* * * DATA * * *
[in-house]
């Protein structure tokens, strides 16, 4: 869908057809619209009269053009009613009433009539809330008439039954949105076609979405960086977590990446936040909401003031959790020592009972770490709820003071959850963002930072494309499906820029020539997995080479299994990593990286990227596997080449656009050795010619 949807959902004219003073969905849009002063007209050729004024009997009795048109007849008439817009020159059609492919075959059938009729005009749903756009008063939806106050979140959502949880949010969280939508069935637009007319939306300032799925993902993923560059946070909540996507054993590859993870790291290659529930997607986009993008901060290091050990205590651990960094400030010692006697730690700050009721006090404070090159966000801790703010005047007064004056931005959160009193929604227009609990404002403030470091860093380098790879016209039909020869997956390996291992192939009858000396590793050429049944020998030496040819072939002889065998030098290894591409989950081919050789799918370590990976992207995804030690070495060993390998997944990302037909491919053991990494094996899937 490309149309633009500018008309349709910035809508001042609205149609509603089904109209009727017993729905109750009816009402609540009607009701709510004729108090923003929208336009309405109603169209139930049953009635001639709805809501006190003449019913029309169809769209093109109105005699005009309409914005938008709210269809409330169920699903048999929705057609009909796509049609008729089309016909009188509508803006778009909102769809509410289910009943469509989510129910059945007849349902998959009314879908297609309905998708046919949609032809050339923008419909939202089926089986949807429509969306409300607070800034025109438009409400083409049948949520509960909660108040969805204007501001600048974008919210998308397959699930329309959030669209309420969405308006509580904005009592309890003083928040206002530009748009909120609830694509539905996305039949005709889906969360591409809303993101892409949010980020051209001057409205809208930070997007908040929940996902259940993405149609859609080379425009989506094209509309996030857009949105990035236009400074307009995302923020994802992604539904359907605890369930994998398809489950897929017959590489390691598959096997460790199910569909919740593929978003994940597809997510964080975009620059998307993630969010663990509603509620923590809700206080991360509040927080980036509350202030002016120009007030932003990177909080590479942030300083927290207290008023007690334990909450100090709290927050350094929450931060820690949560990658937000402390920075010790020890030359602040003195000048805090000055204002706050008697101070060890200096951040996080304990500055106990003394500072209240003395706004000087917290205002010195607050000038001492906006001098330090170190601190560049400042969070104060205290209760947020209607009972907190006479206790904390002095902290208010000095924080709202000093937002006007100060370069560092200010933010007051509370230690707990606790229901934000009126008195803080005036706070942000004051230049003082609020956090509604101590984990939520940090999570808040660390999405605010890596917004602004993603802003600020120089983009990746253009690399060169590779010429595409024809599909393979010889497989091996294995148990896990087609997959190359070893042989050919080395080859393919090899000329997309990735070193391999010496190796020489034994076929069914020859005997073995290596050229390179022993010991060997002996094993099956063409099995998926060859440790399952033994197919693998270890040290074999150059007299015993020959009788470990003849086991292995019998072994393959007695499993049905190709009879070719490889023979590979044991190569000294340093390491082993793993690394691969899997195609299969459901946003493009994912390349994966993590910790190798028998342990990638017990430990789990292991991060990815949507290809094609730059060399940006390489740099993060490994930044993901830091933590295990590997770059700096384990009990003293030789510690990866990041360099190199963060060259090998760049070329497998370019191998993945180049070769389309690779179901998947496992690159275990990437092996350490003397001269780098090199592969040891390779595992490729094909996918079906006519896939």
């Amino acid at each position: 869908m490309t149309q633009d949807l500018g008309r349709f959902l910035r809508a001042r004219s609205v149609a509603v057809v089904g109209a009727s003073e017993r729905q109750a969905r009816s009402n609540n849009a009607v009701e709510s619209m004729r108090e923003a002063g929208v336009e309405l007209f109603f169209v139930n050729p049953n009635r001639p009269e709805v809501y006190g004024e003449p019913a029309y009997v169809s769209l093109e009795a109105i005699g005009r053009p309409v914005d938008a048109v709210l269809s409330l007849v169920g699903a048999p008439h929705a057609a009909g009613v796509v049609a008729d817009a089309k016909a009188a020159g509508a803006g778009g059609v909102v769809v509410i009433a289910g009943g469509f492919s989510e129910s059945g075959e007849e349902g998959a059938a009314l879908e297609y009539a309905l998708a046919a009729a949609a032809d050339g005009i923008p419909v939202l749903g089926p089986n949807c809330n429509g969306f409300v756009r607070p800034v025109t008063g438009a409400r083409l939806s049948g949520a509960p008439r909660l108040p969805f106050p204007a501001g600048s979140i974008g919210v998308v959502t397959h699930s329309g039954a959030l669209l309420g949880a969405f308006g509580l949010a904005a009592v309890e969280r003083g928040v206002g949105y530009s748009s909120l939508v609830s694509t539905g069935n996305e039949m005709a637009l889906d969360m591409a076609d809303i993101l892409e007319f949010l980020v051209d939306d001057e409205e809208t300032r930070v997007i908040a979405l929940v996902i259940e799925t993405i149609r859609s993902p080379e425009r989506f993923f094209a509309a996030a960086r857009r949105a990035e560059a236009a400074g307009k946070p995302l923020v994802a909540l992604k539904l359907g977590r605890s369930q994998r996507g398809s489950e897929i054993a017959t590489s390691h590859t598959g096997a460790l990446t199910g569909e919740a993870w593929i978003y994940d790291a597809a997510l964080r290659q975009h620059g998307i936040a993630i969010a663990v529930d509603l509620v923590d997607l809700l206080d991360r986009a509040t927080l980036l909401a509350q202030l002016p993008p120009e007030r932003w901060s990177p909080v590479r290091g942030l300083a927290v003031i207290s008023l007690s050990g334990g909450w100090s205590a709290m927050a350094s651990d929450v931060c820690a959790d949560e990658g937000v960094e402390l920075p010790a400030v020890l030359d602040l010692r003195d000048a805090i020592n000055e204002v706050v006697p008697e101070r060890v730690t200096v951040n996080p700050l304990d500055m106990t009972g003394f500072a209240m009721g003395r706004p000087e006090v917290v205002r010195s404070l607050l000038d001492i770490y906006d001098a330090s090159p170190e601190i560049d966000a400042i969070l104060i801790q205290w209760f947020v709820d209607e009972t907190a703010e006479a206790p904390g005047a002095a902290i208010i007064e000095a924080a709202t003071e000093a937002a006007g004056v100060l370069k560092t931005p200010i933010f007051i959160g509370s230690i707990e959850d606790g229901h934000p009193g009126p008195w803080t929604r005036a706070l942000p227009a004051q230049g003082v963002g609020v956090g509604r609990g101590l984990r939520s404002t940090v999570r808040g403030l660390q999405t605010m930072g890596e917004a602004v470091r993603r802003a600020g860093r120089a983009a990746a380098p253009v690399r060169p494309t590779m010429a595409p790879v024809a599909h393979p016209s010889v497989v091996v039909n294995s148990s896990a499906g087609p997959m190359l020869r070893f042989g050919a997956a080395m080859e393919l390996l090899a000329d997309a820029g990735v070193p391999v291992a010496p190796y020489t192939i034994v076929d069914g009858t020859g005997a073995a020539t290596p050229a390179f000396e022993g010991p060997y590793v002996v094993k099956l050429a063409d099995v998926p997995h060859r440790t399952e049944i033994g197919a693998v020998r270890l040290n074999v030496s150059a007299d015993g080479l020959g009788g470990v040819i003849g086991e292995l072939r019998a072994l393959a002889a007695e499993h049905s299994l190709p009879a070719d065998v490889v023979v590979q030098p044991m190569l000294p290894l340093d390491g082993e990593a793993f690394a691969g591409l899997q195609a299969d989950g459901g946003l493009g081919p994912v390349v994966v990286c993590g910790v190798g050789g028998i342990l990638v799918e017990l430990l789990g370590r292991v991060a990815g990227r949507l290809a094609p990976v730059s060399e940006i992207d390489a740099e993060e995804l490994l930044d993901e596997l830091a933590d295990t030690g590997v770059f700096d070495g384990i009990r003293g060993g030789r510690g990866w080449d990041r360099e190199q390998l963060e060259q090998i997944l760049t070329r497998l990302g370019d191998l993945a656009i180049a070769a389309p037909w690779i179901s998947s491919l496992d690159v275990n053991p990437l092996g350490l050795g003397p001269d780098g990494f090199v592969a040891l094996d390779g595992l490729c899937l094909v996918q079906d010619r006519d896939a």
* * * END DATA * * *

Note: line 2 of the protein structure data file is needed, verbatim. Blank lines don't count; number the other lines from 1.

């Protein structure tokens, strides 16, 4: 869908057809619209009269053009009613009433009539809330008439039954949105076609979405960086977590990446936040909401003031959790020592009972770490709820003071959850963002930072494309499906820029020539997995080479299994990593990286990227596997080449656009050795010619 949807959902004219003073969905849009002063007209050729004024009997009795048109007849008439817009020159059609492919075959059938009729005009749903756009008063939806106050979140959502949880949010969280939508069935637009007319939306300032799925993902993923560059946070909540996507054993590859993870790291290659529930997607986009993008901060290091050990205590651990960094400030010692006697730690700050009721006090404070090159966000801790703010005047007064004056931005959160009193929604227009609990404002403030470091860093380098790879016209039909020869997956390996291992192939009858000396590793050429049944020998030496040819072939002889065998030098290894591409989950081919050789799918370590990976992207995804030690070495060993390998997944990302037909491919053991990494094996899937 490309149309633009500018008309349709910035809508001042609205149609509603089904109209009727017993729905109750009816009402609540009607009701709510004729108090923003929208336009309405109603169209139930049953009635001639709805809501006190003449019913029309169809769209093109109105005699005009309409914005938008709210269809409330169920699903048999929705057609009909796509049609008729089309016909009188509508803006778009909102769809509410289910009943469509989510129910059945007849349902998959009314879908297609309905998708046919949609032809050339923008419909939202089926089986949807429509969306409300607070800034025109438009409400083409049948949520509960909660108040969805204007501001600048974008919210998308397959699930329309959030669209309420969405308006509580904005009592309890003083928040206002530009748009909120609830694509539905996305039949005709889906969360591409809303993101892409949010980020051209001057409205809208930070997007908040929940996902259940993405149609859609080379425009989506094209509309996030857009949105990035236009400074307009995302923020994802992604539904359907605890369930994998398809489950897929017959590489390691598959096997460790199910569909919740593929978003994940597809997510964080975009620059998307993630969010663990509603509620923590809700206080991360509040927080980036509350202030002016120009007030932003990177909080590479942030300083927290207290008023007690334990909450100090709290927050350094929450931060820690949560990658937000402390920075010790020890030359602040003195000048805090000055204002706050008697101070060890200096951040996080304990500055106990003394500072209240003395706004000087917290205002010195607050000038001492906006001098330090170190601190560049400042969070104060205290209760947020209607009972907190006479206790904390002095902290208010000095924080709202000093937002006007100060370069560092200010933010007051509370230690707990606790229901934000009126008195803080005036706070942000004051230049003082609020956090509604101590984990939520940090999570808040660390999405605010890596917004602004993603802003600020120089983009990746253009690399060169590779010429595409024809599909393979010889497989091996294995148990896990087609997959190359070893042989050919080395080859393919090899000329997309990735070193391999010496190796020489034994076929069914020859005997073995290596050229390179022993010991060997002996094993099956063409099995998926060859440790399952033994197919693998270890040290074999150059007299015993020959009788470990003849086991292995019998072994393959007695499993049905190709009879070719490889023979590979044991190569000294340093390491082993793993690394691969899997195609299969459901946003493009994912390349994966993590910790190798028998342990990638017990430990789990292991991060990815949507290809094609730059060399940006390489740099993060490994930044993901830091933590295990590997770059700096384990009990003293030789510690990866990041360099190199963060060259090998760049070329497998370019191998993945180049070769389309690779179901998947496992690159275990990437092996350490003397001269780098090199592969040891390779595992490729094909996918079906006519896939």